The Chinese government has released a list of what it calls “standardized geographical names” for 11 places in Arunachal Pradesh, along with a map depicting much of this Northeast Indian state as part of what it refers to as “Zangnan,” the southern part of the Tibet Autonomous Region.
The list, which China’s Ministry of Civil Affairs released on April 2, provides coordinates of two residential areas, five mountain peaks, two rivers and two other areas, all in Arunachal Pradesh, and their names in Chinese characters, Tibetan and pinyin.
The Chinese move is yet another attempt by Beijing to strengthen its claims over Indian territory in the eastern sector of the disputed Sino-Indian border i.e. in Arunachal Pradesh. As the noted Tibetologist Claude Arpi told The Diplomat last year: “This is part of the propaganda to assert China’s claims.”
India reacted with a strong statement in response to the Chinese renaming of Indian places. “We reject this outright. Arunachal Pradesh is, has been, and will always be an integral and inalienable part of India,” the Ministry of External Affairs (MEA) said in a statement, adding that “attempts to assign invented names will not alter this reality.”
This is the third list of renamed places in Arunachal Pradesh that China has released in recent years. In 2017, the Chinese put out a list of six places and followed that up with another list of 15 places in December 2021.
China claims around 90,000 sq km of territory in northeastern India i.e., almost the entire state of Arunachal Pradesh. During the 1962 India-China war, the PLA occupied chunks of Indian territory in the eastern and western sectors. While it retained control of Aksai Chin in the western sector, it withdrew from the territory it had occupied in the eastern sector. For several decades thereafter Beijing focused on consolidating its control over Aksai Chin and Tibet and it was only in the mid-1980s that it began asserting claims over Arunachal Pradesh.
In addition to periodic military ingressions into Arunachal Pradesh — the one at Tawang on December 9 of last year, for example — China has asserted its claims over the territory by vociferously objecting to any Indian move to consolidate its control over the state. Visits by Indian leaders, as well as the Tibetan spiritual leader the Dalai Lama to Arunachal Pradesh, have triggered strong responses from Beijing. The Chinese government has also refused to issue visas for Indians from Arunachal Pradesh and blocked loans from multilateral banks for development projects in the state on the grounds that this is disputed territory.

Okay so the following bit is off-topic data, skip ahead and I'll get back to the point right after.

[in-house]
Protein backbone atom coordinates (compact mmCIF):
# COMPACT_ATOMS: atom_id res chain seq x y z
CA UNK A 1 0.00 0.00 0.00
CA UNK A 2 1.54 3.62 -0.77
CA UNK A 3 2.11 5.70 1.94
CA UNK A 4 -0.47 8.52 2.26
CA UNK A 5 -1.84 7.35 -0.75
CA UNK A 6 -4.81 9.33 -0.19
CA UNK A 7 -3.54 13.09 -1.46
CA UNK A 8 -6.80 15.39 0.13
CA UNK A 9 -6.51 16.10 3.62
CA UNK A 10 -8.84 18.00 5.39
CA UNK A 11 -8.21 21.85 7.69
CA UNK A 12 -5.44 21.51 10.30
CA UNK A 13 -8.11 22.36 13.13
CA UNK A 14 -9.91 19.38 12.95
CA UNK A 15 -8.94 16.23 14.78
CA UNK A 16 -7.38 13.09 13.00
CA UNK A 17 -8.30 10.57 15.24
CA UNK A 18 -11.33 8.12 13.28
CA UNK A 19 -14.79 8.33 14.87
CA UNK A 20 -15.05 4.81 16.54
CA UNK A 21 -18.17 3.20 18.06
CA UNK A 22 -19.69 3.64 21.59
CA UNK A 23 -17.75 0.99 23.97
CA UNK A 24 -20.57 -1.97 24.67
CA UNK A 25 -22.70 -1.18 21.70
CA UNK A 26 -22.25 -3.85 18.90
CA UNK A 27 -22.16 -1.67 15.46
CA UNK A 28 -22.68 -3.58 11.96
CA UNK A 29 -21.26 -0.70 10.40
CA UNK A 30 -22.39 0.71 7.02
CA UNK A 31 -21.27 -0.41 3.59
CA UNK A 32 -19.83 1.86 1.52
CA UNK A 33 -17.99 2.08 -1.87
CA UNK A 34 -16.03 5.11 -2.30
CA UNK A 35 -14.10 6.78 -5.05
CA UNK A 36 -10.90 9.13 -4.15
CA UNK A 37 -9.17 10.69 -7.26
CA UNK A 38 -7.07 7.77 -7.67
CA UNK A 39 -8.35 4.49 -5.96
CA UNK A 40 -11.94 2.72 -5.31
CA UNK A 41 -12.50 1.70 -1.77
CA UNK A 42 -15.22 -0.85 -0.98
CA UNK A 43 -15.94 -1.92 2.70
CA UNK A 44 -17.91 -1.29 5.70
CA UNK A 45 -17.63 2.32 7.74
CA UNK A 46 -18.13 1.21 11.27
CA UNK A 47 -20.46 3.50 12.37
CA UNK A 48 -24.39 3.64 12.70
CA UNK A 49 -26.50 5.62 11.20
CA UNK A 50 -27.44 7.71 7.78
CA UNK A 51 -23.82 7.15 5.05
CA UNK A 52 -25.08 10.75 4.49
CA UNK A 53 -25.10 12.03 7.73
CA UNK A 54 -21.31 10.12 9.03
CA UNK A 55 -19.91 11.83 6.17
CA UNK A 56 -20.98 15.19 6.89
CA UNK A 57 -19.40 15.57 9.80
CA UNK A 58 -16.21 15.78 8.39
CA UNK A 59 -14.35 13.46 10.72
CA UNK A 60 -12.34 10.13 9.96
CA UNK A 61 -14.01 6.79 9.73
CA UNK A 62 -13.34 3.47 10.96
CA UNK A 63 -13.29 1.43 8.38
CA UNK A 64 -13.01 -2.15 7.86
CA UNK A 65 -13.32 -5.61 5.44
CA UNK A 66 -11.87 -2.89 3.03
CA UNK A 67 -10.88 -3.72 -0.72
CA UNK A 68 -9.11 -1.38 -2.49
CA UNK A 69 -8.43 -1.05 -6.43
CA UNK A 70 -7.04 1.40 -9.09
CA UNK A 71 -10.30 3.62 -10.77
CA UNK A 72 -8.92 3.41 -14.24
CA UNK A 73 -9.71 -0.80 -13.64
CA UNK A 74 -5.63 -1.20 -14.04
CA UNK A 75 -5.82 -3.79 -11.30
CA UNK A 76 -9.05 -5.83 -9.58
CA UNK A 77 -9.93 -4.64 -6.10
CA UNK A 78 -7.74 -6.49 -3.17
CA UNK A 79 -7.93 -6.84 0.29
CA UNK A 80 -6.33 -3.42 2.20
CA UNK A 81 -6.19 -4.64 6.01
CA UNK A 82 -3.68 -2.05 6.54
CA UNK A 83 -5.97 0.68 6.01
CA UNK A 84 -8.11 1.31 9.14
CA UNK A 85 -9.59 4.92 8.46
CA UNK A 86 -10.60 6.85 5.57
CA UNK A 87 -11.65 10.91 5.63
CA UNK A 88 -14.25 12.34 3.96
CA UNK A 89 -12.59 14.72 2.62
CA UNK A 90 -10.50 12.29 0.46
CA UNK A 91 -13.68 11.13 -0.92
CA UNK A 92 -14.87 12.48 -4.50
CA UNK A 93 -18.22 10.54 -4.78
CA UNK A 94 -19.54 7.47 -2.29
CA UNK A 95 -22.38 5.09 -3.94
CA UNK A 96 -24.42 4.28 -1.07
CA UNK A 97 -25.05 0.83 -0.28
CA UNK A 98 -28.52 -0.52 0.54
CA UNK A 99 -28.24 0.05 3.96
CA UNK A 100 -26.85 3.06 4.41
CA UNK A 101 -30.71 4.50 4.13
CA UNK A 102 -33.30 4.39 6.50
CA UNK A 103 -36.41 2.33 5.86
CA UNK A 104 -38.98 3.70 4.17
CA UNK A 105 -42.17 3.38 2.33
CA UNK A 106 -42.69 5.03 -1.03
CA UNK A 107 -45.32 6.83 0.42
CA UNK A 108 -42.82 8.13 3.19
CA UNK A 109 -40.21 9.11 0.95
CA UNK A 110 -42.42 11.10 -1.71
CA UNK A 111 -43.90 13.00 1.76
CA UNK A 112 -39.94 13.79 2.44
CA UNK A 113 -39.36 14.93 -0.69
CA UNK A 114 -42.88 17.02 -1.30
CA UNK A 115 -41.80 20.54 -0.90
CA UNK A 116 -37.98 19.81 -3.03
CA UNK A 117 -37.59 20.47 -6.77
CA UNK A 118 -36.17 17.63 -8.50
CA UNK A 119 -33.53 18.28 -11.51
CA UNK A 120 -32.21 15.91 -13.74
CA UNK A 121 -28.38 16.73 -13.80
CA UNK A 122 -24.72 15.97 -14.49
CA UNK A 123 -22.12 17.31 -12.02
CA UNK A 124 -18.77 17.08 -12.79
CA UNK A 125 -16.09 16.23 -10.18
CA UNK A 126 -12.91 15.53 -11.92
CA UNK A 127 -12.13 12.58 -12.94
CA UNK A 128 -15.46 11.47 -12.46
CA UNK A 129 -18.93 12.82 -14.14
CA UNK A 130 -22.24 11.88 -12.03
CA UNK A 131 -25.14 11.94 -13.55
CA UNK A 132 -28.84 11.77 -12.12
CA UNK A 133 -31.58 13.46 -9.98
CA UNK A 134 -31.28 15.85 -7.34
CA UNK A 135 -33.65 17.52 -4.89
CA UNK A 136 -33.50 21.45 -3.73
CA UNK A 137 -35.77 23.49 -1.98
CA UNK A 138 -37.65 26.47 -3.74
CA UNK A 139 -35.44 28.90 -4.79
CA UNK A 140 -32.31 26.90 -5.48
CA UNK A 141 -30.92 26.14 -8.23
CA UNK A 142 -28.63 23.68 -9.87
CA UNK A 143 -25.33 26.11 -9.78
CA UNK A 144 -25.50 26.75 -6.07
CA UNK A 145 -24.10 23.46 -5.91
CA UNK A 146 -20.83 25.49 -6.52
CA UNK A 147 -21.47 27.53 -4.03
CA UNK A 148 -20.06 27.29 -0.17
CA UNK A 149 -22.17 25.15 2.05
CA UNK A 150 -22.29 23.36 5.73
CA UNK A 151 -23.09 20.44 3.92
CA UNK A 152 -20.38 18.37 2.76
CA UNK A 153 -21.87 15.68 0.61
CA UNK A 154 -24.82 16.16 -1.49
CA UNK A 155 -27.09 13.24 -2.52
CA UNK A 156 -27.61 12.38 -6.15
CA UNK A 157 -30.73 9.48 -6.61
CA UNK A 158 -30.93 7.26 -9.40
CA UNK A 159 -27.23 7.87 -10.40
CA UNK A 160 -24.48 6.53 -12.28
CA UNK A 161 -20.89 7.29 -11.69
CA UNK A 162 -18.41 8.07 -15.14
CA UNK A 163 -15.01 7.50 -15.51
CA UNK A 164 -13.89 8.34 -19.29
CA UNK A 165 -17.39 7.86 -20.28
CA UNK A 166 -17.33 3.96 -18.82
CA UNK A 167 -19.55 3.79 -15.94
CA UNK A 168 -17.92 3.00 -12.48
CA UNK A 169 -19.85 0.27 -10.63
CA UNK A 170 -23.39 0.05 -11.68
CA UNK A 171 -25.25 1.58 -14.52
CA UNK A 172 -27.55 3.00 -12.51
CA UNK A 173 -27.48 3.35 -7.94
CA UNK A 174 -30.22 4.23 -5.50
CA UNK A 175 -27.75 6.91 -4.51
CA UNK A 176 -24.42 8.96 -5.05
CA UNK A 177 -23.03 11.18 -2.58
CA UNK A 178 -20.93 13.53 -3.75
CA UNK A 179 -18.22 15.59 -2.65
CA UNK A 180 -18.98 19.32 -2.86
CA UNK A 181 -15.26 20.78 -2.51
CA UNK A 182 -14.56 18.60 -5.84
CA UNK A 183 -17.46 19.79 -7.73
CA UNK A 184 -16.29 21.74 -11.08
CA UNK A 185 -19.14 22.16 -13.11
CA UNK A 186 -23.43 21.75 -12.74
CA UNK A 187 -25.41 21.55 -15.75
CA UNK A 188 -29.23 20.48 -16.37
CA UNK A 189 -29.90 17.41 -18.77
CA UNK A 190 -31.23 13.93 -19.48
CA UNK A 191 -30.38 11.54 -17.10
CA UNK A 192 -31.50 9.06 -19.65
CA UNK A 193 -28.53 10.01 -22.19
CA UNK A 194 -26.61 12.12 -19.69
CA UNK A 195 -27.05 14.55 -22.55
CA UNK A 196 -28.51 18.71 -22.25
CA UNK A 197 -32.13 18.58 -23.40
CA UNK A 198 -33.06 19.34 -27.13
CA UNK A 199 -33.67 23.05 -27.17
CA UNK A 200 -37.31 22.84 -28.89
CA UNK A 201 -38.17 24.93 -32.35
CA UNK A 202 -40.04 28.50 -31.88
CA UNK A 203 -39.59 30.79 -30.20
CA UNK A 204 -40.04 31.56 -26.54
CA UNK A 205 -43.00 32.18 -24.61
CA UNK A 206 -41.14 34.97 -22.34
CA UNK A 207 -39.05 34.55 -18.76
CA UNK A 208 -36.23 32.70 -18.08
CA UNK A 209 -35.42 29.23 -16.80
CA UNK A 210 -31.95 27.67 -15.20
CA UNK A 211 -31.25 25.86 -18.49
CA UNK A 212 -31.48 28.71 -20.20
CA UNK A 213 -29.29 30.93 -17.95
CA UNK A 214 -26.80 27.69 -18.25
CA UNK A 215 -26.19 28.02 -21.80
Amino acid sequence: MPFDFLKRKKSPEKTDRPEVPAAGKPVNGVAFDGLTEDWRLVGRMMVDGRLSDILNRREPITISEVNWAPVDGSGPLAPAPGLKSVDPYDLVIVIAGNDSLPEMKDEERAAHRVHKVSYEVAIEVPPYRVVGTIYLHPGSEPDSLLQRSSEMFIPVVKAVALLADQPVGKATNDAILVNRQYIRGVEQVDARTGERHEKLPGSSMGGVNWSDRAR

Assigning Chinese names to places in Arunachal Pradesh is part of this strategy.
The Chinese government maintains that “Zangnan has been China’s territory since ancient times.” Chinese analysts contend that India “illegally occupied” this area and gave places there “illegal names.” “The right to name places in the region should [therefore] belong to China,” according to Zhang Yongpan, a research fellow at the Institute of Chinese Borderland Studies of the Chinese Academy of Social Sciences in Beijing. China’s “standardization of place names” in Arunachal completely “falls within China’s sovereignty,” Global Times cited him as saying.
The Chinese government has assigned Chinese names to places in other areas where it claims territory, as in the South China Sea. In April 2020, its Ministry of Natural Resources and the Ministry of Civil Affairs released a list of Chinese names for 80 islands, reefs, and ridges, along with their coordinates. “The standardization [of names] reflected China’s sovereignty over these listed islands in the South China Sea and their surrounding waters,” Qian Feng, a senior fellow at the Taihe Institute and director of the research department of the National Strategy Institute at Tsinghua University in Beijing, was quoted as saying at that time by Global Times.
Relations between India and China have been extremely strained in recent years, especially since June 2020, when their soldiers clashed violently at the Galwan Valley in the western sector of the Line of Actual Control. The two armies are reported to have disengaged from several “friction points.” But tensions continue to run high. Although the epicenter of the current military stand-off is the Western sector, China’s interest in Arunachal Pradesh remains high as evident from the ingression at Tawang in December last year.
China released the first list of “standardized names” on April 13, 2017, two days after the Dalai Lama ended a week-long visit to Arunachal Pradesh. Chinese media had warned of serious consequences if India did not stop the Tibetan leader’s visit. A few months later, the Indian and Chinese armies were locked in a 73-day standoff at Doklam near the China-India-Bhutan trijunction.
The second list of “standardized names,” which was announced on December 30, 2021, came amid heightened border tensions. Importantly, it came two days before a new Chinese border law. The law is seen in New Delhi as a move to formalize Chinese intrusions into Indian territory since April 2020 and also, strengthen Chinese claims over disputed territory.
What is the significance of the timing of the latest Chinese list of “standardized names” for Indian places?
In November 17-December 2, 2022, India and the U.S. participated in a high-altitude joint military exercise at Auli, which is less than 100 km from the LAC in the middle sector. China’s ingression at Tawang, which followed a week later, was seen as retaliation for the India-U.S war games in the Himalayas.
Between April 10 and 21, the Indian Air Force and the U.S. Air Force will be participating in major air combat wargames at the Kalaikunda airbase in West Bengal. The “Cope India” exercise will see Japan participate as an “observer.”
With its latest list of Chinese names for Indian place names in Arunachal Pradesh has Beijing sent out another warning to India?